What you need to know:
- Tax is critical to the success of a business and must have everyone’s attention all the time and not only in December.
Interest in taxes peaks in December - the half year point of government’s fiscal year - when most taxpayers must pay their due and the taxman scrambles to meet midyear collection targets.
Taxpayers lie awake at night thinking of how to reduce their bill while the reverse is true for the taxman.
At this time of the year, tax takes a prominent place on both management and board’s agenda, having been forgotten for the most part of the year or left solely to the tax or finance department.
This, however, should not be the case. Today, tax is critical to the success of a business and must have everyone’s attention all the time and not only in December.
Therefore, businesses must incorporate tax matters into their broader corporate governance strategy.
When businesses have good governance in place around their tax decision-making that gives the business owners and other stakeholders confidence.
Good tax governance means having clear processes and procedures to support tax decision making and manage tax risks.
Tax governance is effective when the processes and procedures in place consistently result in the correct tax outcomes and when the business is meeting its obligations.
While tax governance may look different for each business, the fundamental principles are broadly the same and can be adaptable regardless of the nature or size of the business.
The first principle is accountability and oversight. There should be a clear definition of the tax related roles and responsibilities in the organisation and these should be understood in terms of accountability for tax administration and decision making.
Key roles include registration, filing, reporting, payment and record keeping. Where responsibilities are shared with tax advisors, the advisor’s role should be clearly defined.
The ability to recognise tax risks is critical. There should be appropriate processes to identify, assess and mitigate potential or actual tax risks.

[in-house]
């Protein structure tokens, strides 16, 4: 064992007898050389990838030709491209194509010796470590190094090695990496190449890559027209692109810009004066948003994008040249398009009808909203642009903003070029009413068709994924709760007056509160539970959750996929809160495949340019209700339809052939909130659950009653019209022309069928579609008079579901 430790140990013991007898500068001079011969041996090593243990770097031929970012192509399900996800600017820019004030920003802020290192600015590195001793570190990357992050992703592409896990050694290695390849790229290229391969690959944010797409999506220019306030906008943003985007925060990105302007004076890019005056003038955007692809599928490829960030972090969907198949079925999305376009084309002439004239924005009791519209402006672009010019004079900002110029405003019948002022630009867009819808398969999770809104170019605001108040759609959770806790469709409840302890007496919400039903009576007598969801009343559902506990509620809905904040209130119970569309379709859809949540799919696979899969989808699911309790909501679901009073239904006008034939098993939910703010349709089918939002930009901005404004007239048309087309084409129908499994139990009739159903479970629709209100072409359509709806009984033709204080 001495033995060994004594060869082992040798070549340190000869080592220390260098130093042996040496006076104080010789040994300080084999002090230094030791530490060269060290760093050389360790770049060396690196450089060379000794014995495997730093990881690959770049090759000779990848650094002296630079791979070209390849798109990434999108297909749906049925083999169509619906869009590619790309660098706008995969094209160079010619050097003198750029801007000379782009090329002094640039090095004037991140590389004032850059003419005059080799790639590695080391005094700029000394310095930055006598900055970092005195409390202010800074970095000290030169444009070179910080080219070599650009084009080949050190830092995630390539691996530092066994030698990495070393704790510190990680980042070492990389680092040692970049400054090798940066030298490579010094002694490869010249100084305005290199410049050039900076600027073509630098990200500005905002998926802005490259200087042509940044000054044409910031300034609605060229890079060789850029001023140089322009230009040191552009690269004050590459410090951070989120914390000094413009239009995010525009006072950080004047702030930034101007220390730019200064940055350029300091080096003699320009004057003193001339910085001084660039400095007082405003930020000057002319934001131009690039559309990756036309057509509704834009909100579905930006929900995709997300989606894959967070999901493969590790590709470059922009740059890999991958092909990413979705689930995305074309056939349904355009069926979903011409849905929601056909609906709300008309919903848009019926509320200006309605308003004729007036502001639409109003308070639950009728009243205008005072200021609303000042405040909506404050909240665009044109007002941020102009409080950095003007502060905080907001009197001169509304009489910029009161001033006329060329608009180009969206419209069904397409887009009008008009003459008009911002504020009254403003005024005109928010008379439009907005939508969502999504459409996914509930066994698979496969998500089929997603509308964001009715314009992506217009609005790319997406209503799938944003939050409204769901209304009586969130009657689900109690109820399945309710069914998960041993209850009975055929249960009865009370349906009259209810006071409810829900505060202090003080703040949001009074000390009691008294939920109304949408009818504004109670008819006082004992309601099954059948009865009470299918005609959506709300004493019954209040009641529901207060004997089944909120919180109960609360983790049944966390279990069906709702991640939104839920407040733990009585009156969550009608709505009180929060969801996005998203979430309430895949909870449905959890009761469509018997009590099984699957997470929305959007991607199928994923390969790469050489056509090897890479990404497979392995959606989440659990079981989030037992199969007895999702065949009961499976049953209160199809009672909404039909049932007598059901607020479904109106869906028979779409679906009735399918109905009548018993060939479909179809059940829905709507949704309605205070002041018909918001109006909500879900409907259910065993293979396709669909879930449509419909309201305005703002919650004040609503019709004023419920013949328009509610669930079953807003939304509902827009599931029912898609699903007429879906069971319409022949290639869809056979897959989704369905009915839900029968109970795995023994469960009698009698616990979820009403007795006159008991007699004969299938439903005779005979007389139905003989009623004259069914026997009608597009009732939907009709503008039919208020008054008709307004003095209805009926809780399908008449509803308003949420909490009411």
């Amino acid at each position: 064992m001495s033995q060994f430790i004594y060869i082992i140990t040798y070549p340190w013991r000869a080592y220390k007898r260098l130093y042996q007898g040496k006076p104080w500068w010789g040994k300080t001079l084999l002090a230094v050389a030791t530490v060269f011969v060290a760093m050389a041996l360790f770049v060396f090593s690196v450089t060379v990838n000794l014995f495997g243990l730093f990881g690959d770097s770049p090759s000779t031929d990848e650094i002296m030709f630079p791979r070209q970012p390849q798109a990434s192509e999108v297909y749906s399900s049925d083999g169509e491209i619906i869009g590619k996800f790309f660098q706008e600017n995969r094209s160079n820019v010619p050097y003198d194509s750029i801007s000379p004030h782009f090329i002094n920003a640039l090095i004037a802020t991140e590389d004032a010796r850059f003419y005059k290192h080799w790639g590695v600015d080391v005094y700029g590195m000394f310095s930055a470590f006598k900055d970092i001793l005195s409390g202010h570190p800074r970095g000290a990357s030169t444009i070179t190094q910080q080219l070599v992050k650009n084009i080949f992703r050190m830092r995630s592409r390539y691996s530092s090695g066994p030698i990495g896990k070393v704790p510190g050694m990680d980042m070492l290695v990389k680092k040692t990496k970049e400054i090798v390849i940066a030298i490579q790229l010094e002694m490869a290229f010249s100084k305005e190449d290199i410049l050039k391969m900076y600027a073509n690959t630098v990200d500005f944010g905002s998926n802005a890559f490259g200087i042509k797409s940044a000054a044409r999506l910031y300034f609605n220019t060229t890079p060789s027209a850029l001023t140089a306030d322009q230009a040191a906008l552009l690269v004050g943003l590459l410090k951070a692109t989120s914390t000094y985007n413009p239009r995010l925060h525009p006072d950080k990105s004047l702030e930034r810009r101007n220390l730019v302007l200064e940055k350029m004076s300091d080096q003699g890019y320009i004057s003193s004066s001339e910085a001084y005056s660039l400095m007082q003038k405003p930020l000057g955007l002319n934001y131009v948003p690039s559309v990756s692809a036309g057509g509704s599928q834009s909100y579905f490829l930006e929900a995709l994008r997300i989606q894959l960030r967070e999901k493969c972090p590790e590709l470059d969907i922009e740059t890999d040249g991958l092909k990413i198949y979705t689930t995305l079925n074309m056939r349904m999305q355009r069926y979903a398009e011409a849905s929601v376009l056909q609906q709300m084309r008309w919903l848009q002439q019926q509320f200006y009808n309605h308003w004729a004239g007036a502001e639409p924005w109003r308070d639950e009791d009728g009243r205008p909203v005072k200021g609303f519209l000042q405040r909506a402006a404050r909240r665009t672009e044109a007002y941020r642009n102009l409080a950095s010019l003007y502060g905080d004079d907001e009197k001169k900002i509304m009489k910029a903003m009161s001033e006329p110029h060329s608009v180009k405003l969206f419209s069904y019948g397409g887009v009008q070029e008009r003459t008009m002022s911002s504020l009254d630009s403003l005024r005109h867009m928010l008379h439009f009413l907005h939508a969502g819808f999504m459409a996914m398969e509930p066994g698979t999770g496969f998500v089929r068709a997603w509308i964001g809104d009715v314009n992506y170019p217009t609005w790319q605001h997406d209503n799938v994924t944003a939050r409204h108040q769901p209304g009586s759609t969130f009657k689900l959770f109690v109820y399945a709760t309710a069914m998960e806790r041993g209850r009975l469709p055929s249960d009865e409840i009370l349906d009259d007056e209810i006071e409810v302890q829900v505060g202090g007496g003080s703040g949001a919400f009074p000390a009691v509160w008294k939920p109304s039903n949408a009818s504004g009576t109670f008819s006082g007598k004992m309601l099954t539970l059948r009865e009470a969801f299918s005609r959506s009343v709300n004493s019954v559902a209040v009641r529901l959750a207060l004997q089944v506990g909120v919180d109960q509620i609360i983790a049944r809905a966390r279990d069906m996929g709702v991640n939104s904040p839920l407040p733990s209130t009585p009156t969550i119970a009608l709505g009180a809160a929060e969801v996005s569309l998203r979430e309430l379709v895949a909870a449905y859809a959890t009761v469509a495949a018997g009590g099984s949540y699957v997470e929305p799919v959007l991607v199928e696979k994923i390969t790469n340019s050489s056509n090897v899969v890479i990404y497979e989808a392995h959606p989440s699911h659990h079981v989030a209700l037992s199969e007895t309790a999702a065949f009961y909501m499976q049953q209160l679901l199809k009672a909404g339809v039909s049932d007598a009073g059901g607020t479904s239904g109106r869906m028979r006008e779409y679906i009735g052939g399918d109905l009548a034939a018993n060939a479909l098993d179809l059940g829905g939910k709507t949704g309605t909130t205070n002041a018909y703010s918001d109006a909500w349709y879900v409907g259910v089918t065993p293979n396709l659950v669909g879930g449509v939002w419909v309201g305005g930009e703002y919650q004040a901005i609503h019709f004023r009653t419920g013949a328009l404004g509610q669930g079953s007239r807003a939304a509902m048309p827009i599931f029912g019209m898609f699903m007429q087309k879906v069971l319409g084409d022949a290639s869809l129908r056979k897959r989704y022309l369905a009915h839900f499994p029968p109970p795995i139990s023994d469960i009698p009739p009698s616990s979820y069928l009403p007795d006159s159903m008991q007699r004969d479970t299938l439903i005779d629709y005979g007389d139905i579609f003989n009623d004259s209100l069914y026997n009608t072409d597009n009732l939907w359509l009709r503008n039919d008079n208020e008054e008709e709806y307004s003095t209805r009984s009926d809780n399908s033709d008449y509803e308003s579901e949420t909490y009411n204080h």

Your business must be alert to the consequences of decisions that are made. It is recommended to have in place a threshold for material transactions and a requirement for such transactions to be well documented and subject to appropriate review and sign off for tax risk purposes.
Where potential or actual tax risks have been identified, there should be a plan to manage them and limit the impact on the business.
It is also important to seek advice and have in place defined arrangements for escalating tax issues such as consulting tax advisors and revenue authority where certainty is needed.
Integrity in reporting is another key principle that must be followed. Check that systems and controls are in place to ensure accurate reporting.
These should be reviewed periodically to ensure that they remain effective. Good record-keeping practices should be followed to maintain important documentation for the relevant periods, and to ensure that information is easily accessible.
Compliance practices such as timely filing and payments are characteristics of good tax governance. Effective tax governance is demonstrated by meeting obligations including filing and payment obligations in full and on time.
When unable to pay, engage with the revenue authority early with a valid reason for being unable to do so.
Proactive stakeholder engagement and management is also critical. Having an open, transparent, respectful and professional working relationship with the revenue authority will help to resolve any issues and avoid disputes.
Proactive engagement could entail scheduling one or two meetings a year with the tax authorities and other regulators to avoid surprises.
Lastly, tax is more than mere technical compliance. Ethical and responsible behaviour is equally important as it builds trust and avoids pitfalls such as the temptation to engage in vices such as aggressive avoidance or evasion.
If your business adopts these key principles of good tax governance, sleepless nights in December will become a thing of the past.
Many people and businesses are caught offside when it comes to timely meeting of tax obligations.
This is due to a number of factors, among which include, failure to deal with tax issues as soon as they happen.
In the end, this becomes costly to a business given that last minute handling of complex issues such as might miss key areas that might lead to a wrong outcome or failure to meet deadlines.
Therefore, as you plan, it is important to ensure that tax-related issues are not piled up, before they can be dealt with.
Ms Crystal Kabajwara is a business advisor with PwC Uganda